The chapterhouse of the Carthusian monks, convened in Chambéry, decides the fondation of a house in Lyon.
Henry III, passing in Lyon, gives to the future house its name "Charterhouse of the Lis Holy Spirit" and promises a gift of 30 000 pounds which
he will never give.
The Cartusian monks buy the property "The Giroflée" on which will be built the monastery.
Begining of the building following the plan of the architect Jean Magnan.
The building of the choir.
of the walls of the nave and the dome; the works will last because of
lack of money and the works are even stopped during 15 years, from 1631
of the Charterhouse as national properties. Among 8 portions, only that
of the church doesn't find a purchaser.
The closing of the Charterhouse and the explusion of the 17 Cartusian monks who still lived.
The parish " Saint-Bruno the Carthusian" is created and the church became parish church.
The transformation of the lateral chapels, the furniture of the church (pulpit, organs, way of Cross) and realisation of the present neo-baroque front under the direction of Tony Tony Desjardins and Sainte-Marie Perrin.
The whole church is listed as a " Monument Historique".
In the 17th century, the “La Giroflée” property spread from the Saone to the fortifications of the Croix-Rousse (today replaced by the boulevard of the same name). It was purchased in October 1585 by the Carthusians to establish the Charterhouse of Lyon under the name “Chartreuse du Lys Saint-Esprit” (“Charterhouse of the Lys of the Holy Spirit”).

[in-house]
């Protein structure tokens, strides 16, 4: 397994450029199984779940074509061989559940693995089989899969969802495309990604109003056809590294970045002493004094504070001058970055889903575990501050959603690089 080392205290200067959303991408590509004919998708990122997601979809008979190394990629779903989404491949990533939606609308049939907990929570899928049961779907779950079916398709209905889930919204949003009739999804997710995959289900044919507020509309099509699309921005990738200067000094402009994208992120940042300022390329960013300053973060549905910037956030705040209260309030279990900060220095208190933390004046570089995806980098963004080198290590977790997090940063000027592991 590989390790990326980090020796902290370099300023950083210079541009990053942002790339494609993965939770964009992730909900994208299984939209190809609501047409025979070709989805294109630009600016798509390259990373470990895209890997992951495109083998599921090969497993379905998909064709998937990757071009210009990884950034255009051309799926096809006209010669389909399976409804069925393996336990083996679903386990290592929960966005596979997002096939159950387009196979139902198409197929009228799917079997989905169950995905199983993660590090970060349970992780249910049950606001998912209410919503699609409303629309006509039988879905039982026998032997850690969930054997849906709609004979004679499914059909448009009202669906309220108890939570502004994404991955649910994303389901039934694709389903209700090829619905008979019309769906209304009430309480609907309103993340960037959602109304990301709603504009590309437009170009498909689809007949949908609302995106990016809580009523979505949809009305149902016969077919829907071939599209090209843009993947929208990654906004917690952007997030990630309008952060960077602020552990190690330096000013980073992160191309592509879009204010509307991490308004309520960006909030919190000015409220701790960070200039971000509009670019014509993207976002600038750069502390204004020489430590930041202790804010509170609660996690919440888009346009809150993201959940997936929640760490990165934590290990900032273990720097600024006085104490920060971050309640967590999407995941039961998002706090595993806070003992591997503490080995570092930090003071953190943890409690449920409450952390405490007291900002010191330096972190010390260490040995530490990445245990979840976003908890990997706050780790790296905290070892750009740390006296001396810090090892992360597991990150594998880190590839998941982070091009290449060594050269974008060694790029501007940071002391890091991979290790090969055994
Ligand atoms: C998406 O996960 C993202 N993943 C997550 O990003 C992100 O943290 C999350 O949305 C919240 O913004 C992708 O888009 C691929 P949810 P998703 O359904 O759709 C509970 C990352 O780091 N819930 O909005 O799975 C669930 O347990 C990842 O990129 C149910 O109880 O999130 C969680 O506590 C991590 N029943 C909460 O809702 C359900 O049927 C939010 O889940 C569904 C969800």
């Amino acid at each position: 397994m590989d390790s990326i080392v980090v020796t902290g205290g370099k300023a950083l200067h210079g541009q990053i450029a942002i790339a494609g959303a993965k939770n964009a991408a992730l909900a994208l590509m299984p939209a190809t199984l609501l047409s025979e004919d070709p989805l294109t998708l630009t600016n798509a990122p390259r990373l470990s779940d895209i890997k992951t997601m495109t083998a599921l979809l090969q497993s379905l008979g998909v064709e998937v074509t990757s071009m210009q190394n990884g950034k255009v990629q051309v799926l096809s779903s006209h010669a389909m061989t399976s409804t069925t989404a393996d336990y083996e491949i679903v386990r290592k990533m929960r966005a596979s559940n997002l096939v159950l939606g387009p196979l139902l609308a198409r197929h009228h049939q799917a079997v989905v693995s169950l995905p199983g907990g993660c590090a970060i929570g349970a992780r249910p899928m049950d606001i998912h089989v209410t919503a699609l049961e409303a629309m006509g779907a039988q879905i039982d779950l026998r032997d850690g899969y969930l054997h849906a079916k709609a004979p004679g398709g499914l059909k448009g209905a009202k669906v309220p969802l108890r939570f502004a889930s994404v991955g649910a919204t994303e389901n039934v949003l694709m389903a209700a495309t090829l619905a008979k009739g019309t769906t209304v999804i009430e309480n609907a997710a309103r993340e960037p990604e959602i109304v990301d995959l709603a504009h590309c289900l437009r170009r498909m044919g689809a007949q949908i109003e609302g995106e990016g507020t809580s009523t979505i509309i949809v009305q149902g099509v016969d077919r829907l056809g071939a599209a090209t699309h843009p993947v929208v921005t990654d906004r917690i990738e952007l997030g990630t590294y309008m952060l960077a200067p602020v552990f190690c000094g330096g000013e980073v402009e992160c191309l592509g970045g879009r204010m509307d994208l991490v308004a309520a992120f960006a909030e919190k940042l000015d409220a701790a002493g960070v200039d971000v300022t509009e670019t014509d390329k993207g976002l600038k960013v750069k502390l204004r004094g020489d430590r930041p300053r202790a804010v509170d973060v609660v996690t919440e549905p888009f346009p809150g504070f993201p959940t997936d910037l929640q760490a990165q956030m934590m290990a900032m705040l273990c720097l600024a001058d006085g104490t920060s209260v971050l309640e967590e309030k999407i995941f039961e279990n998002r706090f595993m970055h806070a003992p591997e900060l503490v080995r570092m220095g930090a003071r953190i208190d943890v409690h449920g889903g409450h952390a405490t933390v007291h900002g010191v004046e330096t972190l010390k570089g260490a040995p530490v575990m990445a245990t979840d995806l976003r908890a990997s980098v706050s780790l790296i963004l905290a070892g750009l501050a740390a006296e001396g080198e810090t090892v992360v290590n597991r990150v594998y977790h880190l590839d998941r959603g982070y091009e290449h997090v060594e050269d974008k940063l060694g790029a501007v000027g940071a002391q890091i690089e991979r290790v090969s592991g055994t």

Extract from "Plan scénographique de Lyon" about 1550
Archives municipales de Lyon, 7 S 8 , cliché J. Gastineau/AML 5 Ph 26760
Plan of the Charterhouse of Lyon in 18th century
(painting around 1730, collection of Museum of the Grande Chartreuse)
The construction works of the second campaign according to the plans of Delamonce were completed with the exception of the façade. The latter, not visible on the drawing, would only be undertaken much later in 1870-1871 by Sainte-Marie Perrin, in the spirit of the 18th century.
Today all that remains of the charterhouse are the church, the little cloister, and the presbytery building which shelters the chapter house (chapel of retreats). Some vestiges of the cells of the monks were included in civilian buildings subsequent to the sale of nationalized properties at the beginning of the French Revolution.
(photo studio Basset)
The charterhouses were, at the origin, situated in isolated places such as mountains or forests. Beginning in the 17th century, popes and princes established charterhouses in towns. But the principles of isolation, silence and contemplation were always respected in the choice of sites.
The general plan is approximately the same for all charterhouses :
- a large cloister around which are distributed the cells of the monks with a small garden,
- a little cloister which leads to the church, with the adjoining chapter house and dinning-room,
- the church,
- the Prior’s house,
- the converses’ house.
Cross-section of the Church as existed in 1736
(Archives départementales du Rhône)
The little door at the end of the choir opens on to the small cloister through which one could enter into the chapter house and the dinning-room.
Lyon, 2003, Croix-Rousse hill, looking the belfry of St-Bruno church on the left.
(photo Jean-Marc Berthier, laboratoire Gris souris Lyon)